The assured, by contrast, may bring an action against the insurers in the courts of the Member State in which the assured is domiciled (Article 9), in the courts of the Member State in which the insurers are domiciled (Article 8),54 or, if the insurers are not domiciled within the EU, in the courts of the Member State in which the insurers’ agent carried on its operations (Article 5(5)), at the assured’s option. Further alternatives are given in the case of insurance on real property, in which case the assured may sue in the place where the harmful event affecting the property occurred (Article 10), and in the case of liability insurance, in which case the assured may sue in the place where the events giving rise to liability occurred (Article 10). In a case where the law applicable to a liability policy recognises the right of a third party to bring a direct claim against a wrongdoer’s insurers,55 Article 11 affords the third party the same rights as if he had been the assured, so that an English-domiciled third party injured by a tort in, say, France, may bring an action against the insurers in England56 even though the court would not have had jurisdiction to hear a claim by the third party against the French tortfeasor himself.57

As a general rule the assured cannot contract out of his right to be sued only in his home Member State and his right to sue the insurers in any one of the various jurisdictions open to him under the insurance rules. However, Articles 13 and 14 of Regulation 44/2001 do permit exclusive jurisdiction agreements in a variety of circumstances. The most important of these (which are alternative and not cumulative) are that:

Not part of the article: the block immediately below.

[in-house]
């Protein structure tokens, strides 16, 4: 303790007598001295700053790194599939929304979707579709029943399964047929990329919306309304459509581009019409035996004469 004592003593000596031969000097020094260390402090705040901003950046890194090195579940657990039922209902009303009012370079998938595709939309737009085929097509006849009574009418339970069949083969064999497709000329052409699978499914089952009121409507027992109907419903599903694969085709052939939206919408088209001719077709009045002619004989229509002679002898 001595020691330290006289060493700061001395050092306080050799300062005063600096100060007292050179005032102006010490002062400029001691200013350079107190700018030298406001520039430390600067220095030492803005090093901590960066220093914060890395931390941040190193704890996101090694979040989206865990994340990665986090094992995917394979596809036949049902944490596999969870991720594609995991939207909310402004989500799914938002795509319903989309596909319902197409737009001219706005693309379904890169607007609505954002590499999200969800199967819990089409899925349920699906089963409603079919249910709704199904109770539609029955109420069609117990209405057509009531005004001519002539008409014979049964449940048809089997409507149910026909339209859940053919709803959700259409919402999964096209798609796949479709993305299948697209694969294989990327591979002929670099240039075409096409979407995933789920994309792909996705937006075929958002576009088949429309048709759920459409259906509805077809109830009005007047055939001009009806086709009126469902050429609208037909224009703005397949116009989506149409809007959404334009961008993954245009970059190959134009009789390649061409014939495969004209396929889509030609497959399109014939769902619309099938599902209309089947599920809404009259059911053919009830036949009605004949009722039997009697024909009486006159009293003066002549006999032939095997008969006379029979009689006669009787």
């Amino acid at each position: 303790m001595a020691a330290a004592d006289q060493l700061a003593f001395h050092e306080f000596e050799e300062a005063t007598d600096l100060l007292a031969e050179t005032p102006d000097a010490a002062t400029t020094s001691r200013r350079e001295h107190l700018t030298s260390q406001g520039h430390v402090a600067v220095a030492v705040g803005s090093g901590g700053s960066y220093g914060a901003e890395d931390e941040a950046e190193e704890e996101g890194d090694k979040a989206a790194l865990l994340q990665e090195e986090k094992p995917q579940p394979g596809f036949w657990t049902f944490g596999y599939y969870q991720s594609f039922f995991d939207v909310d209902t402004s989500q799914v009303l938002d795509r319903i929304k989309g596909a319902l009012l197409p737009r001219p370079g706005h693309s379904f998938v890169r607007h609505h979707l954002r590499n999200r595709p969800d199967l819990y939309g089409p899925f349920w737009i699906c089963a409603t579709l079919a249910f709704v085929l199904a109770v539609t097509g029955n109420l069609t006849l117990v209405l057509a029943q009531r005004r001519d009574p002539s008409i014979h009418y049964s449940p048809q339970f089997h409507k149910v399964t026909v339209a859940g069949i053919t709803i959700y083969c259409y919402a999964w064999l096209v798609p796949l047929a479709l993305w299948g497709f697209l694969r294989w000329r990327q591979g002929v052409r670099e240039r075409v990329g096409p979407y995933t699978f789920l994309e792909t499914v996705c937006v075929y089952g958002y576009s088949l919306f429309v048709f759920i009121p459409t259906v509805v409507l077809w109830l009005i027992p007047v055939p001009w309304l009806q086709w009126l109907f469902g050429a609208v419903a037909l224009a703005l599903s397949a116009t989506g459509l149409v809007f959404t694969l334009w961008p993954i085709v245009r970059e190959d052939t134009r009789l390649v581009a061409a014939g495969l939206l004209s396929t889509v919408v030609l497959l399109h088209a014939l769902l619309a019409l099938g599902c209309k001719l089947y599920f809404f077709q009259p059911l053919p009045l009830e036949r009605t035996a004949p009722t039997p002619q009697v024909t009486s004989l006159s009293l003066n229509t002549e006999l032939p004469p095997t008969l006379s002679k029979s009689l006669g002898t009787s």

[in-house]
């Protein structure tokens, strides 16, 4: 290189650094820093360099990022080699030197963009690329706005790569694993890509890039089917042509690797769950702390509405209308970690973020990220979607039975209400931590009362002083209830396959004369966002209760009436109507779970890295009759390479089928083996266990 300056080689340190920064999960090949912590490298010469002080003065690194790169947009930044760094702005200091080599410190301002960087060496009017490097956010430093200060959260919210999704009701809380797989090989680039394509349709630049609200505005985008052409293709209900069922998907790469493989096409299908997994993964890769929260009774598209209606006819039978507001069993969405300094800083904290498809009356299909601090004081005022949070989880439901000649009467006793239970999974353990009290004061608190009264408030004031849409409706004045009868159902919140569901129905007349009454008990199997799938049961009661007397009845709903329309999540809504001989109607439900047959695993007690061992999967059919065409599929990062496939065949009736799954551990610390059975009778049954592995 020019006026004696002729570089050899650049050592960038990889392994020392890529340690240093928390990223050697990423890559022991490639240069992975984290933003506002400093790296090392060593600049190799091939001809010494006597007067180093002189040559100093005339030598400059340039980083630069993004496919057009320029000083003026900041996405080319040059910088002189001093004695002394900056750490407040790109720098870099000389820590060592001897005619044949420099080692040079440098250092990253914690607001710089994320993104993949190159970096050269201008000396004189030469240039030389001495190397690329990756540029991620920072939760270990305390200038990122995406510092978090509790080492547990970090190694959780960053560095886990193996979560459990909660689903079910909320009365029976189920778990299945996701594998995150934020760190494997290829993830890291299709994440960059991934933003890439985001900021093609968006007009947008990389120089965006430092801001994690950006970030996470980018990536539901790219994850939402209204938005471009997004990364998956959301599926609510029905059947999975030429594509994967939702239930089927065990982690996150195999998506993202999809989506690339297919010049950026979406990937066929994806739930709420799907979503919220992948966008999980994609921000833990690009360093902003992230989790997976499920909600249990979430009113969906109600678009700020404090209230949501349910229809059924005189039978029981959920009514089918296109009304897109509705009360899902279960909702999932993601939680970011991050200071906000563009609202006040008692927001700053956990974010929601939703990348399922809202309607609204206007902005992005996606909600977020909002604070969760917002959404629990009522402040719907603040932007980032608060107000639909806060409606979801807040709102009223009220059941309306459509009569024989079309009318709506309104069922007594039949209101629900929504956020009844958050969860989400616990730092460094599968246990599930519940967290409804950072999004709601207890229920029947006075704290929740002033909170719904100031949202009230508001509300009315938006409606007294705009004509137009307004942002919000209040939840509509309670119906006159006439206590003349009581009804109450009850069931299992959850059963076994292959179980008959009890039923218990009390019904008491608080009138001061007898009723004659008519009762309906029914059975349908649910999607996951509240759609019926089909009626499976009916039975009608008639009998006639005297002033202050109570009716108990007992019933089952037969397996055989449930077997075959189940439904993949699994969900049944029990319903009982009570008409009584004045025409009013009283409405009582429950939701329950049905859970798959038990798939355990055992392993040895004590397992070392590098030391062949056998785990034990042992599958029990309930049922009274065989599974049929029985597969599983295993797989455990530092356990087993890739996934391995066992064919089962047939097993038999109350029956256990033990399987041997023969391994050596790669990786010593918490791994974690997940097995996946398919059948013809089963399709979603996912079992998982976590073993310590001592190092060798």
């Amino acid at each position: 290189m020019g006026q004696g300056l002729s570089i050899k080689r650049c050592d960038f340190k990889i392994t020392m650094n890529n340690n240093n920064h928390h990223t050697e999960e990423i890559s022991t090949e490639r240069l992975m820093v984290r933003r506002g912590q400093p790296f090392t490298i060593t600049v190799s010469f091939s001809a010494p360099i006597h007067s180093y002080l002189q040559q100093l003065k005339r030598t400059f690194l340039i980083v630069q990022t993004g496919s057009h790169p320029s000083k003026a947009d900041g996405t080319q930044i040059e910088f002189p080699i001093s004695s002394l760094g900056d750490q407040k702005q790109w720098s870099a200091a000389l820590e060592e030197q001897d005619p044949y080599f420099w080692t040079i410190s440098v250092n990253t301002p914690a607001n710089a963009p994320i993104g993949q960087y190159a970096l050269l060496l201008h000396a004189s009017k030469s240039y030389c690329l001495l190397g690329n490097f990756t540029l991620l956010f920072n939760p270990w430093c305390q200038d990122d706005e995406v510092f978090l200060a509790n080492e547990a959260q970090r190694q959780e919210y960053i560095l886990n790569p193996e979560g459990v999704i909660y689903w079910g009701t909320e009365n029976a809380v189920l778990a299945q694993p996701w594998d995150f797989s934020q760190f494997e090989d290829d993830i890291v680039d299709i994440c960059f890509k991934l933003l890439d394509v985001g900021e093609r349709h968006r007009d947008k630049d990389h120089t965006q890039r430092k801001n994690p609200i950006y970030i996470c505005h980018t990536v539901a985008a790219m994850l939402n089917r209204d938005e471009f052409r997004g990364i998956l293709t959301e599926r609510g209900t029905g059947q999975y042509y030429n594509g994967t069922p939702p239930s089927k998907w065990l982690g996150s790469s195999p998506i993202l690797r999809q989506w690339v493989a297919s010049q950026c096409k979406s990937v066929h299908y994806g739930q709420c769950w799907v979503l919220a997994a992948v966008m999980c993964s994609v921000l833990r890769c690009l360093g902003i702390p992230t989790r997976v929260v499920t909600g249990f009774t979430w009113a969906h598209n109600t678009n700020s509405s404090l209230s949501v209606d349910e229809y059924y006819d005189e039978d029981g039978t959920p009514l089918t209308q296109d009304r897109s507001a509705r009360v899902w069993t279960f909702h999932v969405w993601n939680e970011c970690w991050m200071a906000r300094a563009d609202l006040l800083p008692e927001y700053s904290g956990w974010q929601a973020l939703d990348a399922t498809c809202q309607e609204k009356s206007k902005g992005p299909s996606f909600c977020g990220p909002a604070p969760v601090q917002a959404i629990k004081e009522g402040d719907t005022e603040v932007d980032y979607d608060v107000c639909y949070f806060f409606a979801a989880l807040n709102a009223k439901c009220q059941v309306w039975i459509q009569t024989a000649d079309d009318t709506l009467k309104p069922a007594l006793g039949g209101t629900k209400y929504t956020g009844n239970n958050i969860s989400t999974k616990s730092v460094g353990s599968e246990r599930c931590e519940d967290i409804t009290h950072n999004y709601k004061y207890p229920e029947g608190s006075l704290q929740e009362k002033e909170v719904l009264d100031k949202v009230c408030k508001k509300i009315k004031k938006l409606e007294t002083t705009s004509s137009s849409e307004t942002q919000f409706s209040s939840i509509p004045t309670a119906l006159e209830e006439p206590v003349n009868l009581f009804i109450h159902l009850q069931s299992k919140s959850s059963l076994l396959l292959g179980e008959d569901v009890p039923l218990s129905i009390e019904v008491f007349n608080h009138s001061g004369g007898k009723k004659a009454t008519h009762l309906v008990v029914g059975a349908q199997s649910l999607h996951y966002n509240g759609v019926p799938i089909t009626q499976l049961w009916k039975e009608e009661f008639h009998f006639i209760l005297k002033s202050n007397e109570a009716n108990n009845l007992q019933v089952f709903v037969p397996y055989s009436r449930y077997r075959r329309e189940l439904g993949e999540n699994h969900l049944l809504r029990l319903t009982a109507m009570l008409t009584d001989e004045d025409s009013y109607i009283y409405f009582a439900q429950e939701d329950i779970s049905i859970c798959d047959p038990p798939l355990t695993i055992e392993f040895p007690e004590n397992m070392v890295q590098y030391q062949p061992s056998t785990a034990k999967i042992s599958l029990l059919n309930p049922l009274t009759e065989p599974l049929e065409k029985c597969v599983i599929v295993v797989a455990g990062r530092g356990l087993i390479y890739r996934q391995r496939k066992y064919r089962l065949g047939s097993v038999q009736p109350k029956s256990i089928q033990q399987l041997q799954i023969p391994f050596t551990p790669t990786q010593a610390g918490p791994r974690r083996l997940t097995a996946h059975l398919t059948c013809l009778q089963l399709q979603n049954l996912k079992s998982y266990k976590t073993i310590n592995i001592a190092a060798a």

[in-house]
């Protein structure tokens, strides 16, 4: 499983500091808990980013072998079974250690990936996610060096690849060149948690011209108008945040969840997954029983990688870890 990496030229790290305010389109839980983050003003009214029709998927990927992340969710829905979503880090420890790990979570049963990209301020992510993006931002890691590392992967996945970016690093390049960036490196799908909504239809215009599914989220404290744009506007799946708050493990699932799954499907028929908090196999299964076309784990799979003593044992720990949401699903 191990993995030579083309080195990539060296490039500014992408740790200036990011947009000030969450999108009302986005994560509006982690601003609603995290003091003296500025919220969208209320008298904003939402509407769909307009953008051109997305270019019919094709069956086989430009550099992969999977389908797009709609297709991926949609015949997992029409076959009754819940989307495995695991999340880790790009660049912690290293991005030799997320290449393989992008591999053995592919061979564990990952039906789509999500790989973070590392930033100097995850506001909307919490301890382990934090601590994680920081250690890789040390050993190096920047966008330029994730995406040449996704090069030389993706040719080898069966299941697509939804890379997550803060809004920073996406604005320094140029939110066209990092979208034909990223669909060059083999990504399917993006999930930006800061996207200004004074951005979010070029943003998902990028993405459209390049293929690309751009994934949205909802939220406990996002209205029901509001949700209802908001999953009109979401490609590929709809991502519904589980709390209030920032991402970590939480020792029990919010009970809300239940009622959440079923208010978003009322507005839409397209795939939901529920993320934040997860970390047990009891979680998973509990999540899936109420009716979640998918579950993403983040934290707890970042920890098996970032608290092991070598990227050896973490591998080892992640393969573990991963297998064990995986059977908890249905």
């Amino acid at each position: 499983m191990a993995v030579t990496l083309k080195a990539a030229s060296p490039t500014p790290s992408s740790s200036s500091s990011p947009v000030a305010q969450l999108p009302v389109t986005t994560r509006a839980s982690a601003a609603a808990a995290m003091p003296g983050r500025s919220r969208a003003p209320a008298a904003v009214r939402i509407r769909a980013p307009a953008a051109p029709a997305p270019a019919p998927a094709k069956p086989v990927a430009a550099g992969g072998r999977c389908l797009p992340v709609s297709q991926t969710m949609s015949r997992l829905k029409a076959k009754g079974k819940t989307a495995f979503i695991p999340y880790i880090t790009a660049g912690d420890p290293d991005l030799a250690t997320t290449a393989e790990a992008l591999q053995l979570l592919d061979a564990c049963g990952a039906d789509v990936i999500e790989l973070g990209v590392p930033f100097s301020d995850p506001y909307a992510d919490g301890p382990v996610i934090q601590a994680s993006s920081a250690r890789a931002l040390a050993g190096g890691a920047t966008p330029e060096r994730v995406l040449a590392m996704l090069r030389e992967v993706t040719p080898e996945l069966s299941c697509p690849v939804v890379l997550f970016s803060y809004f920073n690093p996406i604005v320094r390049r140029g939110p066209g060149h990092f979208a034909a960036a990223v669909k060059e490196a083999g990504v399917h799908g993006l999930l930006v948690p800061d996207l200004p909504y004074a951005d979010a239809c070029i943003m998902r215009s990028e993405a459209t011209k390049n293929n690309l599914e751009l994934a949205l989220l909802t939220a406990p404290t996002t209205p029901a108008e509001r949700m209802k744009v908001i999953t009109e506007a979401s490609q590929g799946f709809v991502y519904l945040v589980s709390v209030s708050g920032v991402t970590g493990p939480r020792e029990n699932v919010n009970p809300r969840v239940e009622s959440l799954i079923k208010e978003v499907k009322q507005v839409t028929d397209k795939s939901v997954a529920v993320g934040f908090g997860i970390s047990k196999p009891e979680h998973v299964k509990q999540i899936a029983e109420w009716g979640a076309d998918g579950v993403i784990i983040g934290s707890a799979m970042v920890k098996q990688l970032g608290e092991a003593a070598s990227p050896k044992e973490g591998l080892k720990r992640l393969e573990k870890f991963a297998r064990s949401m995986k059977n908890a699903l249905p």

(a)  the agreement has been entered into after the dispute has arisen, or the assured has otherwise submitted to the jurisdiction of the court in question, so that the assured can be seen to have acted voluntarily;

(b)  the agreement extends the rights of the assured;

(c)  the parties are both domiciled in the same Member State and the agreement confers exclusive jurisdiction on the courts of that Member State;58

(d)  the assured is not domiciled within a Member State;

(e)  the policy relates to transport risks59 or to large commercial risks.

Although it is not possible for the assured to contract out of the rights conferred upon him by Regulation 44/2001, it was held, somewhat curiously, in Vienna Insurance Group v Bilas60 that an assured who is sued other than in his home Member State and who fails to contest the jurisdiction of the court will be taken to have submitted to the jurisdiction of that court under Article 24 and will thereby have lost his right not to be sued there. The ECJ specifically refused to recognise any duty on the court to warn the assured of his right to contest its jurisdiction, although expressed the hope that a court faced with that situation would draw the assured’s rights to his attention.


3.  Applicable law

3.1  Background to the present law